Step 3. Assess the risk factors in your facility. Potential risk factors are high stress in the workplace, lack of appropriate training for supervisors, and lack of appropriate management protocols for disciplinary actions. Workplace violence hazards can be reduced by assessing your facility’s vulnerability to incidents of violence, tracking records of violence at work, examining specific violence incidents carefully and noting the location of the incident. Minimize access by outsiders through identification badges, electronic keys, and security guards. Periodically inspect the worksite to identify risk factors that could contribute to violent incidents.

Step 4. Develop a workplace violence prevention plan. The OSHA Workplace Violence Prevention Plan says, “A comprehensive organizational violence prevention program should include a reporting and documentation system for acts of violence and a workplace violence prevention policy that includes specific strategies that can be instituted system-wide in the event of a violent incident, as well as post-event support and adequate training of personnel for pre and post-event incident management”.

Examine your stated outcomes and define what would need to be done within your department to move towards accomplishing these goals. Be cognizant of budget constraints and have a plan to work around these limitations. Create a response team comprised of members of the multi-disciplinary team. Prioritize your outcomes and designing action items for a few initiatives to start; choose a few action items that meet a stated outcome quickly with visible improvement that will help build cooperation and collaboration among team members and staff.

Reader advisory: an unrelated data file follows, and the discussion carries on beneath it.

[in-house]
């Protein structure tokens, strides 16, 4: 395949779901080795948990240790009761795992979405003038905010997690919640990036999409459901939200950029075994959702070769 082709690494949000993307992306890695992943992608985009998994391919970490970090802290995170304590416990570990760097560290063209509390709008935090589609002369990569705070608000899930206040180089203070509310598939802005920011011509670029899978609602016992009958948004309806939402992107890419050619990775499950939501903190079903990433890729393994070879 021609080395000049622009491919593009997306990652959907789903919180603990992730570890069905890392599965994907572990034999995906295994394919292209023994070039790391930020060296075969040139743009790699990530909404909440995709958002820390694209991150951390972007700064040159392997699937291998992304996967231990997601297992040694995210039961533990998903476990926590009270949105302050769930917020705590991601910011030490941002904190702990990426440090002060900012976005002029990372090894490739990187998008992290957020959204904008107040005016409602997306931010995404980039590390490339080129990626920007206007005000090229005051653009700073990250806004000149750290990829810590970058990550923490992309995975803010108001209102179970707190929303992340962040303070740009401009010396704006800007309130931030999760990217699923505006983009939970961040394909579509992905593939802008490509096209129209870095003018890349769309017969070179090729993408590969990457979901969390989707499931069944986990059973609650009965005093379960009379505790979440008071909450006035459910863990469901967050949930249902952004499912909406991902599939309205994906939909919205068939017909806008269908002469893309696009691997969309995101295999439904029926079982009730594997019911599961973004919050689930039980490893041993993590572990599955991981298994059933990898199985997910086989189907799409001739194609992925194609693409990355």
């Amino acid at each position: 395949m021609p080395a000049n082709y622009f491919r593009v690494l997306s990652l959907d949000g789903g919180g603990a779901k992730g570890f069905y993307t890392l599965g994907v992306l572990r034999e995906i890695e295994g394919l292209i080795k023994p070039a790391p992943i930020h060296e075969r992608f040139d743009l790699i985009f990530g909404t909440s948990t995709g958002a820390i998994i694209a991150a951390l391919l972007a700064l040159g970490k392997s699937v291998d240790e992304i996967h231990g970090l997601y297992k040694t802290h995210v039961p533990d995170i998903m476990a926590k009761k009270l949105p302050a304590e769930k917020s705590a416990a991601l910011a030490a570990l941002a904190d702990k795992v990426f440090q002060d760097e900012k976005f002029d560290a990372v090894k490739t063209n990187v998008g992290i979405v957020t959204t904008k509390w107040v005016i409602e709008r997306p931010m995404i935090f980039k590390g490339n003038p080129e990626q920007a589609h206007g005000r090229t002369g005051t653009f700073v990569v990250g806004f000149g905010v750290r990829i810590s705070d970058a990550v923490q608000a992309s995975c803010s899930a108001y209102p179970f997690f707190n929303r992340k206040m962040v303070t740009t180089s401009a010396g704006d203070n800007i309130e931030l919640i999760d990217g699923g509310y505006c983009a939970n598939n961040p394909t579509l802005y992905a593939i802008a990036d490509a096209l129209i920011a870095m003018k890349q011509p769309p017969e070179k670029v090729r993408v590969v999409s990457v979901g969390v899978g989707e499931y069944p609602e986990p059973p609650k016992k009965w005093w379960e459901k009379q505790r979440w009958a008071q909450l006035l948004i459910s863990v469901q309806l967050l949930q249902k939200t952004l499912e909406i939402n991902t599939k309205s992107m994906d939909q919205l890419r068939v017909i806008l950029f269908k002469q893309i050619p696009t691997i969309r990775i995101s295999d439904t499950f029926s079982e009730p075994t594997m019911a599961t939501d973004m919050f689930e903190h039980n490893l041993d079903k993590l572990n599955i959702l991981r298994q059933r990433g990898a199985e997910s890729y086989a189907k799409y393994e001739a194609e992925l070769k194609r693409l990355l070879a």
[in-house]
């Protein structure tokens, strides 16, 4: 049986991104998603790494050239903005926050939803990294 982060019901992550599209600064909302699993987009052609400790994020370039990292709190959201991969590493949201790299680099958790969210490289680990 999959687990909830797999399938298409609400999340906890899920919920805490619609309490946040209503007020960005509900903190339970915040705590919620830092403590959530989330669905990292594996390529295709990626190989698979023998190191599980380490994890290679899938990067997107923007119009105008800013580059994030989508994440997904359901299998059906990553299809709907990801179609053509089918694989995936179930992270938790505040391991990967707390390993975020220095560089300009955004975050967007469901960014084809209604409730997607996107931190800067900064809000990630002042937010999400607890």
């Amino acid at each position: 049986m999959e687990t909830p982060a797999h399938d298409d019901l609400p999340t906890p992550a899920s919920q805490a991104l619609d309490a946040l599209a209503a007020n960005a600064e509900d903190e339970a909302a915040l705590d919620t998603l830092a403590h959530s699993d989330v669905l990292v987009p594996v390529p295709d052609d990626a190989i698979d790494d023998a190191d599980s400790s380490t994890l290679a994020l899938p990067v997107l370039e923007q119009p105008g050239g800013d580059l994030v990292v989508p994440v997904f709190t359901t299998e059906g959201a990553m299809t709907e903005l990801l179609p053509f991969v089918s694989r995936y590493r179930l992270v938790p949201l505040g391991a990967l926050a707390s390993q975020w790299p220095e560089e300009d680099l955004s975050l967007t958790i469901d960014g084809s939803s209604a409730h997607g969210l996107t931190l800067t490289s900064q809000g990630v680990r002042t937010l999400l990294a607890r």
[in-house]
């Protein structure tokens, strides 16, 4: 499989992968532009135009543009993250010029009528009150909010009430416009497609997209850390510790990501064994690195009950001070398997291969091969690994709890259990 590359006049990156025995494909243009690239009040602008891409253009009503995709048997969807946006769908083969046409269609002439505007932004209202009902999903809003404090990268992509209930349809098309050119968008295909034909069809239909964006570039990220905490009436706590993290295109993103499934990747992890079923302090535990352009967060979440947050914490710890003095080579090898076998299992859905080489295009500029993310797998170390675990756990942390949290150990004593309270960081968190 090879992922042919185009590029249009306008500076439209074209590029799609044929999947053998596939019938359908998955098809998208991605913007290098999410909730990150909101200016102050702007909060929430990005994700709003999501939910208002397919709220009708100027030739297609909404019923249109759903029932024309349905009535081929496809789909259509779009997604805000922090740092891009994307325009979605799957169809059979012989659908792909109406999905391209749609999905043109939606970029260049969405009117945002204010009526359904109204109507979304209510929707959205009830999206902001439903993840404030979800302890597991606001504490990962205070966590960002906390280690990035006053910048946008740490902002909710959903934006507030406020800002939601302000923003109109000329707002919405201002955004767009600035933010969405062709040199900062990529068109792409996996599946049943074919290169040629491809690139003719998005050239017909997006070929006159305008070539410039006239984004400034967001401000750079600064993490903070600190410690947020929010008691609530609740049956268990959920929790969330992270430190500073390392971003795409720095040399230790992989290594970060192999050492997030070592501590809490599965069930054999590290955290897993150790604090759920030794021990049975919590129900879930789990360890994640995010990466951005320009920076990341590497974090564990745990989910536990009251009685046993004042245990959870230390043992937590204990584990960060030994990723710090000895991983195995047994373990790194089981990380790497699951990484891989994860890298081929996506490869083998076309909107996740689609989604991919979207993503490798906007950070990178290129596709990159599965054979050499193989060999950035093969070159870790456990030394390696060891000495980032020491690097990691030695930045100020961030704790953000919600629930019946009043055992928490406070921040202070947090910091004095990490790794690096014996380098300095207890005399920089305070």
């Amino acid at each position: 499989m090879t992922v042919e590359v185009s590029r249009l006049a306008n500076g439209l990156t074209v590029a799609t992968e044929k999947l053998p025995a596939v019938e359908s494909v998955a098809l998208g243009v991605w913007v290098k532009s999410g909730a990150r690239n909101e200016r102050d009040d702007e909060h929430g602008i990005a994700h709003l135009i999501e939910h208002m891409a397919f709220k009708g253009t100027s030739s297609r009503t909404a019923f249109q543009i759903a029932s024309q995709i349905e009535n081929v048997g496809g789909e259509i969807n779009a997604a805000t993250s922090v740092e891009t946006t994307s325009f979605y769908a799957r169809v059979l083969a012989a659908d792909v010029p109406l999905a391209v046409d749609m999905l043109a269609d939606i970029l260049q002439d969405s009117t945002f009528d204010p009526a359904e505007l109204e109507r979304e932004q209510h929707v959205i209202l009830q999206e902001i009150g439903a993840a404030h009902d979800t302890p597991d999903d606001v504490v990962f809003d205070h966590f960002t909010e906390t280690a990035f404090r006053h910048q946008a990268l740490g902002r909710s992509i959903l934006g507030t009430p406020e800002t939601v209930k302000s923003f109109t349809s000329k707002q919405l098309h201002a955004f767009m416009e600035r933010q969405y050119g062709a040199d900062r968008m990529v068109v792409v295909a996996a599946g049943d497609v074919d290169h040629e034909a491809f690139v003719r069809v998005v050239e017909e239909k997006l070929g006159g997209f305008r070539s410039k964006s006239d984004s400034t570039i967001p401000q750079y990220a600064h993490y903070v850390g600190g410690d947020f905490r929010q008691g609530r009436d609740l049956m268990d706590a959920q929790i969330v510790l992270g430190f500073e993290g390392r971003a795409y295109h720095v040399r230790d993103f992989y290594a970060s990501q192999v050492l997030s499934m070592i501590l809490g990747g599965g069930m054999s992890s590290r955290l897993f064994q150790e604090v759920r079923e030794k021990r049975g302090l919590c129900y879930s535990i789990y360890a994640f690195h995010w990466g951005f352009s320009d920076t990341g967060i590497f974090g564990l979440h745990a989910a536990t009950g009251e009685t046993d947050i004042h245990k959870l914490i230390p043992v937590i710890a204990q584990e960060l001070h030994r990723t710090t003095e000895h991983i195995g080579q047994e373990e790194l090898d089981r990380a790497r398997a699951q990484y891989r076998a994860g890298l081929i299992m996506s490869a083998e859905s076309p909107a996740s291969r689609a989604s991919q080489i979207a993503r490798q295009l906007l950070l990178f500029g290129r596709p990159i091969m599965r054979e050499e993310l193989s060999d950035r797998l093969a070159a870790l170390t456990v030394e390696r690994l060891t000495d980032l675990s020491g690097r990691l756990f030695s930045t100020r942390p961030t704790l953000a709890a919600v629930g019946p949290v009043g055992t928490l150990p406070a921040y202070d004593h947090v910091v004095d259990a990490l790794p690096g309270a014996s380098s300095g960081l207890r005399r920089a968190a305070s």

In addition to a zero-tolerance policy, the hospital can create procedures to tell employees and volunteers how they are expected to handle specific threats. All hospital employees should notify management of any threats that they've witnessed or were told about. Employees should always report the presence of a weapon immediately to a manager, a supervisor, or if appropriate, to law enforcement.

Step 5. Train and deploy staff. Provide safety education for employees so they know what conduct is not acceptable, what to do if they witness or are subjected to workplace violence, as well as how to protect themselves. Some training materials include: ENA’s Violence Prevention Tools, OSHA’s Workplace Violence Prevention for Nurses, ENA’s “ Know Your Way Out” training module, and OSHA’s Guidelines for Preventing Workplace Violence for Health Care and Social Service Workers.

Step 6. Evaluate the changes and identify next steps. Recordkeeping and evaluation of the violence prevention program are necessary to determine its overall effectiveness and identify any deficiencies or changes that should be made. Timing is key to the re-evaluation of your facility/department. At the beginning of the project plan, determine a reasonable time frame for re-evaluation with the assessment tools used in Step 3.

Post-intervention re-evaluation should be done using the same tools used to establish the scope of the problem. If you introduce new assessment tools, use the first data collection as a baseline in which to compare other data collected during re-evaluation. Get feedback from your workplace violence team to contribute to the success of your workplace violence initiative.

Have you encountered violence in the workplace, and if so - how did your team handle the situation?

Loading